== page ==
A controversial project to construct an underwater tunnel between Malta and Gozo may already have been delayed by years as the first stage of the long procurement process has immediately hit a wall.
Two consortia, which according to Ian Borg’s ministry do not even qualify for the pre-tendering stage, accused the government of lack of transparency and of limiting competition in flagrant breach of public procurement rules. Both consortia are represented by lawyers intimate with the Labour Party.
Filing an appeal before the Public Contracts Review Board (PCRB), Labour MEP candidate and government consultant Charlon Gouder accused Transport Ministry and Infrastructure Malta of “acting contrary to public procurement rules” and of “irregularities” when it failed to shortlist his clients – Malta-Gozo Fixed Link Ltd.
This consortium, headed by Luke Chetcuti, son of the late Hugo Chetcuti, also includes Alberta, a company of the Mizzi Organisation, RMS Ltd and CE Holdings.
According to Gouder, the pre-qualification questionnaire issued by the Transport Ministry was valid for 120 days, but the ministry and Infrastructure Malta extended it without notice or justification and in breach of the law.
Gouder also said the reasons given by Borg’s ministry to axe his client’s consortium at the pre-qualification stage were unfounded.
Together with lawyers Lara Borg from novolegal and Shaheryar Ghaznavi, Gouder asked the PCRB to either order his clients to be re-integrated in the process or cancel the process and declare it illegal.
A second appeal was filed by another disqualified bidder – CGYI Malta Gozo Consortium – represented by DF Advocates, a firm that has received a number of direct orders from the Labour government and led by Kevin Deguara and Jean Farrugia. They accused Borg’s ministry of “failing to ensure genuine competition and maximum participation” in the project’s and the country’s interests.
While, according to DF lawyer Jonathan Thompson, the evaluation committee set by Minister Borg should have requested clarifications when in doubt, it failed to do so.
The appeal states that the consortium was disqualified on a “typographical error”, which should have been easily corrected through the same procurement system.
“It is in the public interest that all eligible participants are allowed to participate in a competitive process, particularly a process of the scale and scope of the present project,” DF Advocates insisted.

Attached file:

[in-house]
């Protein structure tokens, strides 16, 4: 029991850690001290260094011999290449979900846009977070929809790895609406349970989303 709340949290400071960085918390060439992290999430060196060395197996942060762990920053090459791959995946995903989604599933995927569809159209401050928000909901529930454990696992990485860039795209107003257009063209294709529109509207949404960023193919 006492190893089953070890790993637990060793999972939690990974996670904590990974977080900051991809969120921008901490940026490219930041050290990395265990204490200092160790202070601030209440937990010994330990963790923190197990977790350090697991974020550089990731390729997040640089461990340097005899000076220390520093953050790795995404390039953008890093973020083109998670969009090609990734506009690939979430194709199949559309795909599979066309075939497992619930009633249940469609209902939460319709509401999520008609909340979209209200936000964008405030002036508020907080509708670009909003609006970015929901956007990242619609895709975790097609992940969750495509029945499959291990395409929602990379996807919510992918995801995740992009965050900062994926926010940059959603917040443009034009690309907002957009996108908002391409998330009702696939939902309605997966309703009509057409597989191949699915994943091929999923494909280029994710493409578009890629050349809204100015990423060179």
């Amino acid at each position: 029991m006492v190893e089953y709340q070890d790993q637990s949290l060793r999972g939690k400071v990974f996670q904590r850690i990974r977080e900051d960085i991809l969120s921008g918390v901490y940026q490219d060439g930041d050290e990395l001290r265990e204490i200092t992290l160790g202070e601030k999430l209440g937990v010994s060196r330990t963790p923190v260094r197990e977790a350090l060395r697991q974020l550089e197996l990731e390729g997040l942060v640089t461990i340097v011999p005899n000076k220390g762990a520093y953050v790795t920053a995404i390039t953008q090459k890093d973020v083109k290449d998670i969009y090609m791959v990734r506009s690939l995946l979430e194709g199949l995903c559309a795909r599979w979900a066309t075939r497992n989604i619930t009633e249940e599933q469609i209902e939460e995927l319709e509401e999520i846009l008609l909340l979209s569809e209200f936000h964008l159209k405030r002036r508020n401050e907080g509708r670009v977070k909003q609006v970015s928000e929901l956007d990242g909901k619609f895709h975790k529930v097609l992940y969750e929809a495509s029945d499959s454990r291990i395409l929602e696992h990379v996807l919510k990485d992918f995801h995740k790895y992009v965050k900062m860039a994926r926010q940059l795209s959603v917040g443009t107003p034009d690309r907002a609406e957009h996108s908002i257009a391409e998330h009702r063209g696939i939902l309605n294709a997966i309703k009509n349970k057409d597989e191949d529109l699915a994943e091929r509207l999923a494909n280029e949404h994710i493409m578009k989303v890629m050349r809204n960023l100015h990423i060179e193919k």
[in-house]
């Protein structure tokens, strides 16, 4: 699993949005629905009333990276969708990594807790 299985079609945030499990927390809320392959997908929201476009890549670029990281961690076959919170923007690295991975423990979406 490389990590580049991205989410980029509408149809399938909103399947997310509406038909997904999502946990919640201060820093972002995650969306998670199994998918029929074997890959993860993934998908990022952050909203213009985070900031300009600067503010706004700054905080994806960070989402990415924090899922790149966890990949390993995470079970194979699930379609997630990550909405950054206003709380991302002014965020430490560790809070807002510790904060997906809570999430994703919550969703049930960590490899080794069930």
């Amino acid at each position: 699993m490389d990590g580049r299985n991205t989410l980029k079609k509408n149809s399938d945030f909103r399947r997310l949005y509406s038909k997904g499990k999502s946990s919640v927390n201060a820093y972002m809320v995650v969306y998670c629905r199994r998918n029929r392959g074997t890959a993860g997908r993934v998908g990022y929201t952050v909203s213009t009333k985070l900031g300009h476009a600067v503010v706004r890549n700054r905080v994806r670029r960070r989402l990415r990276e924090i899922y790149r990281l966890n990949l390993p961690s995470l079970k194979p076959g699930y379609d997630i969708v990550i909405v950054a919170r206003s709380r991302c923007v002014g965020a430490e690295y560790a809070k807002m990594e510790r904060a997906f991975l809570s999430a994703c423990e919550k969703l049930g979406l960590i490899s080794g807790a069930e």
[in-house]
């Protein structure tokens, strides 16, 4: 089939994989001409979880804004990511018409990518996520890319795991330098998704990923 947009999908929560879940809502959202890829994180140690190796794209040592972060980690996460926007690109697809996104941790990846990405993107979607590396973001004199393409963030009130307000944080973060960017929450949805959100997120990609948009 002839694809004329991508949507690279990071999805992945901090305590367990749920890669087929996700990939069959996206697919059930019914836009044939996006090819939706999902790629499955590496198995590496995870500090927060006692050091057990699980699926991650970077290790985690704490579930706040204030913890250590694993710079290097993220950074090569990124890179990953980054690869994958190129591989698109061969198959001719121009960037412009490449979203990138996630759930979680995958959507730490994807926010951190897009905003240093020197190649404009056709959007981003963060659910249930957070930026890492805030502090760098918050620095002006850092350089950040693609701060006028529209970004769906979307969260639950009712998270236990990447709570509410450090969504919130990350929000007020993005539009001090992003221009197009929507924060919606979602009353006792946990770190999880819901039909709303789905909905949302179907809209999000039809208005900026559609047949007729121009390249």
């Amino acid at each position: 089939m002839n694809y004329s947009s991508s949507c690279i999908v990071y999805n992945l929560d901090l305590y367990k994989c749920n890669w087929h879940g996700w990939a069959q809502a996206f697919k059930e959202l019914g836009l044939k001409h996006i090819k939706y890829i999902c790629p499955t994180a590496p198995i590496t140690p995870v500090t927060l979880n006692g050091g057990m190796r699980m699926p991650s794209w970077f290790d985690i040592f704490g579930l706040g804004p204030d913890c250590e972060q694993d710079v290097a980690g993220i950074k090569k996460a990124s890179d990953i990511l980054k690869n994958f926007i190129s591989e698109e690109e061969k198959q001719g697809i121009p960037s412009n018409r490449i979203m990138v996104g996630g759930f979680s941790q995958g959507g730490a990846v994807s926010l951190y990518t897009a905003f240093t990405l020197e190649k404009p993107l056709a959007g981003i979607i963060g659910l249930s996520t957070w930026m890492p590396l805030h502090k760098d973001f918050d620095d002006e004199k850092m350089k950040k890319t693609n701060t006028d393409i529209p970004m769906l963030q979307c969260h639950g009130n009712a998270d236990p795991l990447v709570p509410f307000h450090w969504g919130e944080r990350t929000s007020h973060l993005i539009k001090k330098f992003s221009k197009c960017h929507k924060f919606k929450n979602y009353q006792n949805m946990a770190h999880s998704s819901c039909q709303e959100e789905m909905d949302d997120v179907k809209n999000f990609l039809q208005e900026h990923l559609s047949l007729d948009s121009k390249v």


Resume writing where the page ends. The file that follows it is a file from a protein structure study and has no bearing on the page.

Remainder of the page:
“This is more so in the current scenario, where should the present objection not be upheld, the next stage of the competitive process will proceed with the involvement of only one participant, which is clearly against the interest of the general public and does not ensure genuine competition and maximum participation.”
Both consortia have paid €50,000 each to file their appeal.
Choice of one bidder at this stage limits government’s hand
After years of studies, plans and political rhetoric about this possible tunnel connecting the two islands, last year a first call was made to assess interest in the eventual concession to build the proposed 14-kilometre tunnel.
While the process in this first stage had to be concluded by October 2020, it took the government another year to make its first, now highly contested announcement.
Last week, the Transport Ministry said that out of the four bidders showing interest, only one qualified for the next stage of the process.
‘Equitix-Itochu-Yapi Consortium’ formed by a UK investment firm, a Japanese company and Turkish construction firms was announced as the only suitable potential bidder.
Through this decision, the government bound itself to proceed to the next procurement stages – two in all that are expected to take years – and negotiate this massive project with just one bidder. This puts the government in an awkward position, having no room to manoeuvre on such a large scale national project.
Will it ever happen?
While the tunnel project has been on the national agenda for decades, with this latest process starting in 2012 – almost a decade ago – there is no timeframe on when and if this controversial project will eventually see the light of day.
Last week’s announcement by Minister Borg is typical of commitments before a looming election when governments try to reinvigorate the debate to lure those Gozitans in favour of this tunnel project to vote for them.
While the possible construction of a tunnel between the two islands is highly debatable, particularly from an economic and environmental point of view, both Labour and the PN have committed to the project.
Yet no time frames were ever given, and no decision has been taken on whether this will be given the green light following some form of referendum involving only Gozitans or the whole population.
While some feel that the permanent link is essential for the survival of Gozo’s economy, others are vehemently against the idea, believing that Gozo is already well served with sea connections and that a tunnel will be the last straw to destroy the tranquil island.
An eventual decision by the PCRB rejecting the two appeals can be challenged in the appeals court.